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Jack Buckley
Commissioner, National Center for Education Statistics

National Assessment of Educational Progress
NAEP 2011 Science Grade 8 National and State Results

May 10, 2012

Commissioner Jack Buckley's Briefing Slides MS PowerPoint (2 MB)


Good morning. I am here to share with you the results of the NAEP 2011 science assessment that were released today in the Science Report Card.

Overview of the 2011 Science Assessment

Students were assessed at the 8th grade only, with a sample of 122,000 students. We have national results for public and private school students, along with results for public school students only in all 50 states, the District of Columbia, and the Department of Defense schools.This was the first time all 50 states and the District of Columbia agreed to participate in the NAEP science assessment.

The National Assessment Governing Board added grade 8 science to the assessment schedule in 2011 to create an opportunity for studying the relationship between the NAEP science assessment and the Trends in International Mathematics and Science Study (TIMSS). In addition, the Governing Board scheduled the next assessment of science at grades 4, 8, and 12 for 2015 to align the NAEP science assessment with TIMSS in the future.

The 2011 science assessment was based on the framework first introduced in 2009, which means that the 2011 results can only be compared to the 2009 assessment.

Results are reported in two ways: as average scale scores on a 0–300 scale, and as percentages of students at or above three achievement levels: Basic, Proficient, and Advanced.

The achievement levels were developed by the National Assessment Governing Board. They set standards for what students should know and be able to do., The Governing Board has established standards for Basic, Proficient, and Advanced performance for each subject and for each grade. Ultimately, the goal is to have all students performing at or above the Proficient level.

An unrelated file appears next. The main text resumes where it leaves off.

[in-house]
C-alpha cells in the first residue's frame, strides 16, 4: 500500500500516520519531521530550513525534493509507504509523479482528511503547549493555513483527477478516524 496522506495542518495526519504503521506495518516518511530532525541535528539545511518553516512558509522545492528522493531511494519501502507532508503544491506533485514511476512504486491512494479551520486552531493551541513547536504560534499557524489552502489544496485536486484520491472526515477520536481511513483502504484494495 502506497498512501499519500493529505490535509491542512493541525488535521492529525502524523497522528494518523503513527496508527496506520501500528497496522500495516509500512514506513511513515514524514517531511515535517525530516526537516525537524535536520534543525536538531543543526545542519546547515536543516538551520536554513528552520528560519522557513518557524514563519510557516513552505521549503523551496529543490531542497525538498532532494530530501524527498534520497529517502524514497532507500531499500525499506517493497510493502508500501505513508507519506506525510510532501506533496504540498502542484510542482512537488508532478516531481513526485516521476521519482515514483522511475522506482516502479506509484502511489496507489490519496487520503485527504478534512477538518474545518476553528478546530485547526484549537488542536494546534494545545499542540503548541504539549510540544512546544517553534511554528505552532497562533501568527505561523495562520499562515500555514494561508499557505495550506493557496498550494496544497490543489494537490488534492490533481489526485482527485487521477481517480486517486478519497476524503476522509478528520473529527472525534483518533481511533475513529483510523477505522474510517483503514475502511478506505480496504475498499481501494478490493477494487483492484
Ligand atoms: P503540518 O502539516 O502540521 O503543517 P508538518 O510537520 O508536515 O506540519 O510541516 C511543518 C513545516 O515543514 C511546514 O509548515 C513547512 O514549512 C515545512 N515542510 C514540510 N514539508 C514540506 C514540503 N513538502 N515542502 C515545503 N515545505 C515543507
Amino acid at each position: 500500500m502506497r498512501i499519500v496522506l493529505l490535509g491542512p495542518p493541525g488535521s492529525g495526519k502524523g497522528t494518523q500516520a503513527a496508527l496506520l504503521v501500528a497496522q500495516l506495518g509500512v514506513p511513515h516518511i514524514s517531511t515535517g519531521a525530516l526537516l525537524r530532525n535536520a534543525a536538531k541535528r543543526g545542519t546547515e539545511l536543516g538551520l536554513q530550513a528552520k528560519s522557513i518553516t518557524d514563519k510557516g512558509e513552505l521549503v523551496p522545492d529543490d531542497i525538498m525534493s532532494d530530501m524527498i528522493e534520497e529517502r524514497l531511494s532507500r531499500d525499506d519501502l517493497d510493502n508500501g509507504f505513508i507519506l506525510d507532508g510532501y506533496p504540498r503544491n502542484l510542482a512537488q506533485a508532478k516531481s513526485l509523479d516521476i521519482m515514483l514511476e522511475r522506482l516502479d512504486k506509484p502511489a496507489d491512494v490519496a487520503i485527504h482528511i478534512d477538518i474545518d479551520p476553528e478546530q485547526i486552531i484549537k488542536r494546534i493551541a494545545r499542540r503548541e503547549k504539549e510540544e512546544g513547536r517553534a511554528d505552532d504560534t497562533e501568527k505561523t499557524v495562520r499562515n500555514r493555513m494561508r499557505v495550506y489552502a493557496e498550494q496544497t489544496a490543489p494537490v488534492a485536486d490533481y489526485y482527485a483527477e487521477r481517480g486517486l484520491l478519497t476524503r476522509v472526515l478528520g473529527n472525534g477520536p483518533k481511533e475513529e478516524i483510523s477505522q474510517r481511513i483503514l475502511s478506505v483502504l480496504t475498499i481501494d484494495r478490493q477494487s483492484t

Because NAEP results are based on samples, there is a margin of error associated with each score or percentage. Therefore, we only report those differences in scores or percentages that meet our standards for statistical significance.

Overview of Science Content
The three content areas for the science assessment are:

  • physical science, which includes properties and changes of matter, forms of energy, energy transfer and conservation, position and motion of objects, and forces affecting motion;
  • life science, which includes concepts related to organization and development, matter and energy transformations, interdependence, heredity and reproduction, and evolution and diversity; and
  • Earth and space sciences, which includes concepts related to objects in the universe, the history of the Earth, properties of Earth materials, tectonics, energy in Earth systems, climate and weather, as well as biogeochemical cycles.

At grade 8, students spent 30% of their assessment time on physical science, 30% on life science, and 40% on Earth and space sciences. Students were asked questions within each content area and were also asked questions that cut across the content areas.

The 2009 framework also emphasized four science practices: identifying science principles, using science principles, using scientific inquiry, and using technological design.

National Results
In 2011, the score for eighth-graders overall rose from 150 to 152. Scores also rose for students at the 10th, 25th, 50th, and 75th percentiles. At the 90th percentile, however, there was no significant increase.

National Results, Achievement Levels

There were increases in the percentages of students performing at or above the NAEP achievement levels as well. Sixty-five percent of students performed at or above Basic, which includes students at the Basic, Proficient, and Advanced levels, up from 63 percent in 2009. Thirty-two percent scored at or above Proficient, up 2 points as well. There was no significant change in the percentage of students in the Advanced range, which remains at 2 percent.

White and Asian students score higher than other racial/ethnic groups

In 2011, NAEP reported separate scores for the following seven racial/ethnic groups: American Indian/Alaska Native, Asian, Black, Hispanic, Native Hawaiian/Other Pacific Islander, White, and two or more races. White students, with an average score of 163, and Asian students, with an average score of 161, scored higher than the remaining five groups. Multiracial students—those in the last category—had a higher score than the other four groups.

The percentage of students in each category was: White: 55 percent, Black: 15 percent, Hispanic: 21 percent, Asian/Pacific Islander: 5 percent, American Indian/Alaska Native: 1 percent, and two or more races: 2 percent.

Some score gaps narrow from 2009